Vice President Dick Cheney argued forcefully Tuesday against an early withdrawal of U.S. forces from Iraq, saying that would be "unwise in the extreme" and increase the risk of terrorist attacks in the United States and other nations.

"On this both Republicans and Democrats should be able to agree: The only way the terrorists could win is if we lose our nerve and abandon our mission," Cheney said at this military base in northern New York, where the Army's 10th Mountain Division and the New York Army National Guard's 42nd Infantry Division gathered for a rally.

"I realize some have advocated a sudden withdrawal of our forces. This would be unwise in the extreme -- a victory for terrorists, bad for the Iraqi people and bad for the United States," Cheney said to cheers from the troops. "To leave that country before the job is done would be to hand over Iraq to car-bombers and assassins."

The Troy, N.Y.-based 42nd Infantry, whose commander oversaw a task force of 24,000 troops in north-central Iraq, had about 3,500 guardsmen return home in November.

The vice president's appearances, which include a rally and a sit-down with troops, was part of a series of speeches by top administration officials intended to spell out U.S. goals in Iraq more clearly in the run-up to Iraq's Dec. 15 elections to pick a permanent government.

They come as polls show President Bush's approval rating at the lowest of his presidency: 37 percent in a recent AP-Ipsos poll, with a majority of Americans now saying the war was a mistake.

One of the administration's harshest critics in recent weeks has been Rep. John Murtha, D-Pa., a longtime hawk on military matters who now wants U.S. troops to pull out of Iraq. Murtha charged Tuesday that the administration was trying to justify the U.S. presence in Iraq by saying it was necessary to fight terrorism, when in reality the problem was insurgents rebelling against the U.S. presence and U.S.-backed government.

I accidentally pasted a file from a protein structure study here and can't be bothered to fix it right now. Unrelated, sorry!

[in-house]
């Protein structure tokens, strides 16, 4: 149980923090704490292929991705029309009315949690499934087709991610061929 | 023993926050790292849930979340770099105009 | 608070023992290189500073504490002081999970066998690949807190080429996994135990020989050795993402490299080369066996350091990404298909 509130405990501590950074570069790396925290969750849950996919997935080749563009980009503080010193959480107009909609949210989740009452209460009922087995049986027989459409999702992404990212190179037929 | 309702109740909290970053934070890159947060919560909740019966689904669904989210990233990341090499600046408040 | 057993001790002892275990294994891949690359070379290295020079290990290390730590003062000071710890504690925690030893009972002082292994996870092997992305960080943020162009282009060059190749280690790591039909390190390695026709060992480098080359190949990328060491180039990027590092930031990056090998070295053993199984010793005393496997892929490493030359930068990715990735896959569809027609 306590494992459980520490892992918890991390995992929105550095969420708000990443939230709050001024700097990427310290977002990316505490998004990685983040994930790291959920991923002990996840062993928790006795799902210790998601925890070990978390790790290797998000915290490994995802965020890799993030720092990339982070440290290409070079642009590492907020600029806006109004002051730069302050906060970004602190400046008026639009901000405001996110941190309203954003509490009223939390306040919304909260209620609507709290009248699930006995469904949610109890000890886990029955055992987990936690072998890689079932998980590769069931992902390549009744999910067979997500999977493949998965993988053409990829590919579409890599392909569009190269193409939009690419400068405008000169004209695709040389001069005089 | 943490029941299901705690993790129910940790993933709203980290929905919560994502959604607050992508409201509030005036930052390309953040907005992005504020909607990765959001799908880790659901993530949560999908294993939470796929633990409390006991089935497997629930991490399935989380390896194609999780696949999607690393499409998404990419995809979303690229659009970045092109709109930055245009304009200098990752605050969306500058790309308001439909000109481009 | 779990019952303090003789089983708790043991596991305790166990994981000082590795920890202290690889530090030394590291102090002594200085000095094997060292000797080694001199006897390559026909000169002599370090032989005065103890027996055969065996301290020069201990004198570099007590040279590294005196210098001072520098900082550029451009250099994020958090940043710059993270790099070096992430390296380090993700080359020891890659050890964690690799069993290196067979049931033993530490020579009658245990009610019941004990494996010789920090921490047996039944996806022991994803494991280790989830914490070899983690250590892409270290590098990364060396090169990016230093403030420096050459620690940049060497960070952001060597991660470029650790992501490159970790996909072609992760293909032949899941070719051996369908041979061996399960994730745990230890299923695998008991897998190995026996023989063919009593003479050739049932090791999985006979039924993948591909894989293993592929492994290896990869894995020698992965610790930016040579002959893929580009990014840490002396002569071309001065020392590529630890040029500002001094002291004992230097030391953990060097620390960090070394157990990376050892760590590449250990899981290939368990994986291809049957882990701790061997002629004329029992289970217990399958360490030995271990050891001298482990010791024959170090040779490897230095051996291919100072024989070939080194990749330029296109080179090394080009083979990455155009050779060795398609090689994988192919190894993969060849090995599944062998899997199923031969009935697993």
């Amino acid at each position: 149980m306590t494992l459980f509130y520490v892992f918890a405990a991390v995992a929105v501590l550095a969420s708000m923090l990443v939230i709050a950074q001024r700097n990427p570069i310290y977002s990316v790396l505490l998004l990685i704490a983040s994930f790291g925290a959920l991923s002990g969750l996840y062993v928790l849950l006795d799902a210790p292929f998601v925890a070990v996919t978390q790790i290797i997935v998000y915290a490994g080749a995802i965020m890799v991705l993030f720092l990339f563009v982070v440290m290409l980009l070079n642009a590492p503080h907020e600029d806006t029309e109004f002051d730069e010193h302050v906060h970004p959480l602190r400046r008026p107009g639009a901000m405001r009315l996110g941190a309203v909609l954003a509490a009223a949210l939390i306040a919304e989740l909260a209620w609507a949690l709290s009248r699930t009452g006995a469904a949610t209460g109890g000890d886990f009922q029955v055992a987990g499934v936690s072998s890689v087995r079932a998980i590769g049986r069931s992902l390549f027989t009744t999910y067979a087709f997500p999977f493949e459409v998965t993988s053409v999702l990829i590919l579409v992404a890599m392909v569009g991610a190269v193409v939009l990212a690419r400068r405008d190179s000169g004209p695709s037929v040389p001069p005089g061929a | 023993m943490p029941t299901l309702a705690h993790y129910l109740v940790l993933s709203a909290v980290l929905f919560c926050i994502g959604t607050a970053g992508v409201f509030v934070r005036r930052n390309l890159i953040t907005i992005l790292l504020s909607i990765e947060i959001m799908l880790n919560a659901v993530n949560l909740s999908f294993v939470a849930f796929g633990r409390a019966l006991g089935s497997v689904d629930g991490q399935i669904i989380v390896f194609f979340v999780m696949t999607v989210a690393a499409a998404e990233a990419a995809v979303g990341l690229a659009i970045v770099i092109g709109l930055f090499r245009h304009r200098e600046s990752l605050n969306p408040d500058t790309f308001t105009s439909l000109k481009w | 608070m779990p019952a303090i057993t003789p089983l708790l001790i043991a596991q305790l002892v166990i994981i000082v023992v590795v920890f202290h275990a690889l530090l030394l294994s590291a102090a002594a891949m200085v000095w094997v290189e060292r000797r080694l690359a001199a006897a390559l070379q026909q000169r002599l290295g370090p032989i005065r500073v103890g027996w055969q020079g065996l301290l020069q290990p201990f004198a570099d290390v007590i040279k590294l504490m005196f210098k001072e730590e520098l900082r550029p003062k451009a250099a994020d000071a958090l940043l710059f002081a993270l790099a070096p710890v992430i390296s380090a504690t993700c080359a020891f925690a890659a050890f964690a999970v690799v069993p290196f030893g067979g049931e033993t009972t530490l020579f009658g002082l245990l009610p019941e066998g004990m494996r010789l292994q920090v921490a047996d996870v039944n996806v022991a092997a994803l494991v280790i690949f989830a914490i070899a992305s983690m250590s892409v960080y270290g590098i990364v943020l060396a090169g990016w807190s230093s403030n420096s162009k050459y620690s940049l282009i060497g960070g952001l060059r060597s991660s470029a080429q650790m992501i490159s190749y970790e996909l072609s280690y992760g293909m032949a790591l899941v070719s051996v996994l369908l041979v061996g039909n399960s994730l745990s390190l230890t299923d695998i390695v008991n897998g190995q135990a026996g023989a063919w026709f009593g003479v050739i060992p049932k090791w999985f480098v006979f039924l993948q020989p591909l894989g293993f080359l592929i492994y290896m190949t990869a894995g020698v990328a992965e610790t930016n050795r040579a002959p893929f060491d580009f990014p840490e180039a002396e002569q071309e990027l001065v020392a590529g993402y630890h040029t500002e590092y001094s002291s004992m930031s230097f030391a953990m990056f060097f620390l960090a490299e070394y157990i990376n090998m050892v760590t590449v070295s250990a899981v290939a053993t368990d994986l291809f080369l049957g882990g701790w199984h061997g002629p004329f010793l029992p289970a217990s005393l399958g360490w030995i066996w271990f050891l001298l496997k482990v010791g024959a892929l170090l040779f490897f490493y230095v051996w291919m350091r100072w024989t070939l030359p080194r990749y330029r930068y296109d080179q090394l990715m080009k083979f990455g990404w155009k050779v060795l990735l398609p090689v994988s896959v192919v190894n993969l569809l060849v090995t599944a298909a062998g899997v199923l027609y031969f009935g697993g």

"When you fight an insurgency, you have to win the hearts and minds of the (Iraqi) people, and we've lost the hearts and minds of the people," Murtha said in an interview on NBC. Once the U.S. withdraws from Iraq, he said, the Iraqis themselves would take care of terrorist groups.

"Our military has done everything they could do," Murtha said. "The Iraqis themselves have to take care of Al Qaeda. ... We'll be better off if we redeploy outside of Iraq and go back in for something that affects our allies in the region or our national security."

Cheney's words to the troops were not as biting as two speeches he made late last month, one to a Republican audience and the other to the conservative American Enterprise Institute, in which he lambasted Democratic lawmakers who voted to authorize the war in October 2002 and are now among the most outspoken war critics.

The vice president called them "dishonest and reprehensible" and "corrupt and shameless."

On Tuesday, he praised Democratic Sen. Joe Lieberman of Connecticut for supporting the U.S. mission, and underscored divisions within the minority party.

"Some have suggested by liberating Iraq from Saddam Hussein we simply stirred up a hornet's nest. They overlook a fundamental fact: We were not in Iraq in September 2001 and the terrorists hit us anyway."

If the U.S. suddenly pulled out of Iraq, "that nation would return to the rule of tyrants, become a massive source of instability in the Middle East and be a staging area for ever greater attacks against America and other civilized nations," the vice president said.

Cheney was one of the administration's most forceful advocates of toppling Saddam Hussein's regime before the war that has now lasted 2 1/2 years. And he has lately been one of the most vocal defenders of Bush's appeals to stay the course in Iraq.

The latest round of speeches on Iraq began last Wednesday with Bush's address to the U.S. Naval Academy in Annapolis, Md., in which he detailed progress but gave no departure date, and the White House release of a 35-page document titled "National Strategy for Victory in Iraq."

Defense Secretary Donald H. Rumsfeld delivered an installment Monday in a speech to the Johns Hopkins School of Advanced International Studies. He criticized the news media's coverage of the war, claiming it emphasized negative stories, and said Iraqis themselves are more optimistic about their country.

About 3,100 troops from Fort Drum are currently serving in Iraq.